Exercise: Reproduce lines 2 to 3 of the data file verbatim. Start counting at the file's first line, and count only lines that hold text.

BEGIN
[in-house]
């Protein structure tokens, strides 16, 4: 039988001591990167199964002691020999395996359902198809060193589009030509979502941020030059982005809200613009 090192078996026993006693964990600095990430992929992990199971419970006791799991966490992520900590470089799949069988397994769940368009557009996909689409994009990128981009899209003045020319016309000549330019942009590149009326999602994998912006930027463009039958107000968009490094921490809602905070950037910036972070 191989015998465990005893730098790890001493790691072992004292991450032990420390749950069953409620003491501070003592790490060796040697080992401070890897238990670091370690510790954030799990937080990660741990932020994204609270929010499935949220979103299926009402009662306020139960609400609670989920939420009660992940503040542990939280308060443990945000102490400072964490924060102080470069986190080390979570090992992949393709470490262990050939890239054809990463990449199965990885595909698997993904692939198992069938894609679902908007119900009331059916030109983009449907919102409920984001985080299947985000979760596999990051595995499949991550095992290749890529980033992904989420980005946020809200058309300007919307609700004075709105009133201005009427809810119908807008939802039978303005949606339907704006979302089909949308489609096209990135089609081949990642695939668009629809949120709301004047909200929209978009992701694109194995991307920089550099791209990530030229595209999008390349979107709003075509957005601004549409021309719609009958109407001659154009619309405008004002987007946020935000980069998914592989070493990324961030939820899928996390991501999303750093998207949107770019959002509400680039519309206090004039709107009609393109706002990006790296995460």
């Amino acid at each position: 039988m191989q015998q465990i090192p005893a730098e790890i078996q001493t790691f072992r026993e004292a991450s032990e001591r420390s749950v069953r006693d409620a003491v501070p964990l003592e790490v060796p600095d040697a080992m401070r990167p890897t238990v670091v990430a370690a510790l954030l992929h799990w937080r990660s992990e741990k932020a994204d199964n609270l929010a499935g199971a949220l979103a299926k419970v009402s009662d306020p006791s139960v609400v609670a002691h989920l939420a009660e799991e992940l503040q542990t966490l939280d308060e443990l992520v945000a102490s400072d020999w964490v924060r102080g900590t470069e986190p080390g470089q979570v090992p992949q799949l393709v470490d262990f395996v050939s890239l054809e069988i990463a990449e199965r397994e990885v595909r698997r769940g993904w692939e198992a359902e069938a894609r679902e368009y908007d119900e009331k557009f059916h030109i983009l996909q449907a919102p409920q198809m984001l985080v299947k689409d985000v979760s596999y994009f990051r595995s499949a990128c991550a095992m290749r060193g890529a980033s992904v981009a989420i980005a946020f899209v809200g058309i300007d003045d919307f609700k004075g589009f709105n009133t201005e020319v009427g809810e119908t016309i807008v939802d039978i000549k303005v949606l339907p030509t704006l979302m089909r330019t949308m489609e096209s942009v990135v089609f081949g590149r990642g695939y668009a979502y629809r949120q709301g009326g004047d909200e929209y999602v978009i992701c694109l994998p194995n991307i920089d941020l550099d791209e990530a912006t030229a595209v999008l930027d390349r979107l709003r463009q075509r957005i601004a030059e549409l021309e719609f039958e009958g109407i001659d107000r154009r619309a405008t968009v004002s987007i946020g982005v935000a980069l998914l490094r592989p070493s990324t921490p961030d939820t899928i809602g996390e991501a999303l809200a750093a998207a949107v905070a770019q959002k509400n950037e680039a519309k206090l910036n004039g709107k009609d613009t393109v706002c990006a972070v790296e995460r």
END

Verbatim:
């Protein structure tokens, strides 16, 4: 039988001591990167199964002691020999395996359902198809060193589009030509979502941020030059982005809200613009 090192078996026993006693964990600095990430992929992990199971419970006791799991966490992520900590470089799949069988397994769940368009557009996909689409994009990128981009899209003045020319016309000549330019942009590149009326999602994998912006930027463009039958107000968009490094921490809602905070950037910036972070 191989015998465990005893730098790890001493790691072992004292991450032990420390749950069953409620003491501070003592790490060796040697080992401070890897238990670091370690510790954030799990937080990660741990932020994204609270929010499935949220979103299926009402009662306020139960609400609670989920939420009660992940503040542990939280308060443990945000102490400072964490924060102080470069986190080390979570090992992949393709470490262990050939890239054809990463990449199965990885595909698997993904692939198992069938894609679902908007119900009331059916030109983009449907919102409920984001985080299947985000979760596999990051595995499949991550095992290749890529980033992904989420980005946020809200058309300007919307609700004075709105009133201005009427809810119908807008939802039978303005949606339907704006979302089909949308489609096209990135089609081949990642695939668009629809949120709301004047909200929209978009992701694109194995991307920089550099791209990530030229595209999008390349979107709003075509957005601004549409021309719609009958109407001659154009619309405008004002987007946020935000980069998914592989070493990324961030939820899928996390991501999303750093998207949107770019959002509400680039519309206090004039709107009609393109706002990006790296995460």
């Amino acid at each position: 039988m191989q015998q465990i090192p005893a730098e790890i078996q001493t790691f072992r026993e004292a991450s032990e001591r420390s749950v069953r006693d409620a003491v501070p964990l003592e790490v060796p600095d040697a080992m401070r990167p890897t238990v670091v990430a370690a510790l954030l992929h799990w937080r990660s992990e741990k932020a994204d199964n609270l929010a499935g199971a949220l979103a299926k419970v009402s009662d306020p006791s139960v609400v609670a002691h989920l939420a009660e799991e992940l503040q542990t966490l939280d308060e443990l992520v945000a102490s400072d020999w964490v924060r102080g900590t470069e986190p080390g470089q979570v090992p992949q799949l393709v470490d262990f395996v050939s890239l054809e069988i990463a990449e199965r397994e990885v595909r698997r769940g993904w692939e198992a359902e069938a894609r679902e368009y908007d119900e009331k557009f059916h030109i983009l996909q449907a919102p409920q198809m984001l985080v299947k689409d985000v979760s596999y994009f990051r595995s499949a990128c991550a095992m290749r060193g890529a980033s992904v981009a989420i980005a946020f899209v809200g058309i300007d003045d919307f609700k004075g589009f709105n009133t201005e020319v009427g809810e119908t016309i807008v939802d039978i000549k303005v949606l339907p030509t704006l979302m089909r330019t949308m489609e096209s942009v990135v089609f081949g590149r990642g695939y668009a979502y629809r949120q709301g009326g004047d909200e929209y999602v978009i992701c694109l994998p194995n991307i920089d941020l550099d791209e990530a912006t030229a595209v999008l930027d390349r979107l709003r463009q075509r957005i601004a030059e549409l021309e719609f039958e009958g109407i001659d107000r154009r619309a405008t968009v004002s987007i946020g982005v935000a980069l998914l490094r592989p070493s990324t921490p961030d939820t899928i809602g996390e991501a999303l809200a750093a998207a949107v905070a770019q959002k509400n950037e680039a519309k206090l910036n004039g709107k009609d613009t393109v706002c990006a972070v790296e995460r």